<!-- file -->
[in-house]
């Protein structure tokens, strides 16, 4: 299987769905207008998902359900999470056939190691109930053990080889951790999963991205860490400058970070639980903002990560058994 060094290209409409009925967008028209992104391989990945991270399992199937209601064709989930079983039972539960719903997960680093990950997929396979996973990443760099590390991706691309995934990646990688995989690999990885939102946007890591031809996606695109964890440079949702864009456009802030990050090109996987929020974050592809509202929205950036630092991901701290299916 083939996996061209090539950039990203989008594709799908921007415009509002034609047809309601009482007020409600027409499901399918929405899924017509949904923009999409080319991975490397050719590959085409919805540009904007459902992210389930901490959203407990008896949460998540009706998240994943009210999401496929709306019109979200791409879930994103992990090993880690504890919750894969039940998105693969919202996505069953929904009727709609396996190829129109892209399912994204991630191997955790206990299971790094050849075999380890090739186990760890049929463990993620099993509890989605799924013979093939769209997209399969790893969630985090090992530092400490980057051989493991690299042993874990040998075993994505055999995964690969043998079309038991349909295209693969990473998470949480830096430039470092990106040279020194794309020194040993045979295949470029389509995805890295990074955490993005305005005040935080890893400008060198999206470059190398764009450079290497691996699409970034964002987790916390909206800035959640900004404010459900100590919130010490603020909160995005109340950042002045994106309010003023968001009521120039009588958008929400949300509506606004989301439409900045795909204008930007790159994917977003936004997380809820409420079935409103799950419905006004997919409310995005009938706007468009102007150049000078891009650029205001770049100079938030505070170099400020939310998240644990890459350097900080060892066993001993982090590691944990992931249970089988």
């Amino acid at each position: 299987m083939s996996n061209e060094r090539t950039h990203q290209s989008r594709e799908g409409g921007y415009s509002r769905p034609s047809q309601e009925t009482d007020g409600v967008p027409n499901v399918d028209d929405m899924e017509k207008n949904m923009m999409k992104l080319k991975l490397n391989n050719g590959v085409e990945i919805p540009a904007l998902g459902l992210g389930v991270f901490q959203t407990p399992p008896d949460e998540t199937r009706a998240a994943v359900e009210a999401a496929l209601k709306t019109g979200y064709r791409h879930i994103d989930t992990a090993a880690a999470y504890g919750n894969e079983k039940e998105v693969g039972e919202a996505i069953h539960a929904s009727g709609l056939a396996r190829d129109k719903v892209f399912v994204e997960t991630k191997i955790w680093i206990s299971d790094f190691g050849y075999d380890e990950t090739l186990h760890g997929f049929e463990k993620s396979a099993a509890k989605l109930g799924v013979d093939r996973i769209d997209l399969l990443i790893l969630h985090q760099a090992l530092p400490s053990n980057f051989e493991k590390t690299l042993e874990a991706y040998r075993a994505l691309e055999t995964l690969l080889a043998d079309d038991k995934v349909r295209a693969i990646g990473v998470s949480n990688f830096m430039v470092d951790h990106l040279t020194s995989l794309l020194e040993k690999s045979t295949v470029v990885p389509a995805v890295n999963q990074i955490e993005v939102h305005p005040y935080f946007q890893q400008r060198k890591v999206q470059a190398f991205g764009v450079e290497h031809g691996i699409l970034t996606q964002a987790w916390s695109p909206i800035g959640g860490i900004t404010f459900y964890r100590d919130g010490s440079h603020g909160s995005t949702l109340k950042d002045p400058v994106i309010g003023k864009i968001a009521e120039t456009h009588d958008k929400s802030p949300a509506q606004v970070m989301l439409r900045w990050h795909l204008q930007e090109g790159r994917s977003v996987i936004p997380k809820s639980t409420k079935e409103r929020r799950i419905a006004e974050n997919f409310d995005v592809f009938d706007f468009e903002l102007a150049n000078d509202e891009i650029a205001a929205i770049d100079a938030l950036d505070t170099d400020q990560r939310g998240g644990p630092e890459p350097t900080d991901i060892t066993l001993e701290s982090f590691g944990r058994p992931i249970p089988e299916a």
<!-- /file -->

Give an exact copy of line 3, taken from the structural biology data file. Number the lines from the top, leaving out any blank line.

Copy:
């Amino acid at each position: 299987m083939s996996n061209e060094r090539t950039h990203q290209s989008r594709e799908g409409g921007y415009s509002r769905p034609s047809q309601e009925t009482d007020g409600v967008p027409n499901v399918d028209d929405m899924e017509k207008n949904m923009m999409k992104l080319k991975l490397n391989n050719g590959v085409e990945i919805p540009a904007l998902g459902l992210g389930v991270f901490q959203t407990p399992p008896d949460e998540t199937r009706a998240a994943v359900e009210a999401a496929l209601k709306t019109g979200y064709r791409h879930i994103d989930t992990a090993a880690a999470y504890g919750n894969e079983k039940e998105v693969g039972e919202a996505i069953h539960a929904s009727g709609l056939a396996r190829d129109k719903v892209f399912v994204e997960t991630k191997i955790w680093i206990s299971d790094f190691g050849y075999d380890e990950t090739l186990h760890g997929f049929e463990k993620s396979a099993a509890k989605l109930g799924v013979d093939r996973i769209d997209l399969l990443i790893l969630h985090q760099a090992l530092p400490s053990n980057f051989e493991k590390t690299l042993e874990a991706y040998r075993a994505l691309e055999t995964l690969l080889a043998d079309d038991k995934v349909r295209a693969i990646g990473v998470s949480n990688f830096m430039v470092d951790h990106l040279t020194s995989l794309l020194e040993k690999s045979t295949v470029v990885p389509a995805v890295n999963q990074i955490e993005v939102h305005p005040y935080f946007q890893q400008r060198k890591v999206q470059a190398f991205g764009v450079e290497h031809g691996i699409l970034t996606q964002a987790w916390s695109p909206i800035g959640g860490i900004t404010f459900y964890r100590d919130g010490s440079h603020g909160s995005t949702l109340k950042d002045p400058v994106i309010g003023k864009i968001a009521e120039t456009h009588d958008k929400s802030p949300a509506q606004v970070m989301l439409r900045w990050h795909l204008q930007e090109g790159r994917s977003v996987i936004p997380k809820s639980t409420k079935e409103r929020r799950i419905a006004e974050n997919f409310d995005v592809f009938d706007f468009e903002l102007a150049n000078d509202e891009i650029a205001a929205i770049d100079a938030l950036d505070t170099d400020q990560r939310g998240g644990p630092e890459p350097t900080d991901i060892t066993l001993e701290s982090f590691g944990r058994p992931i249970p089988e299916a």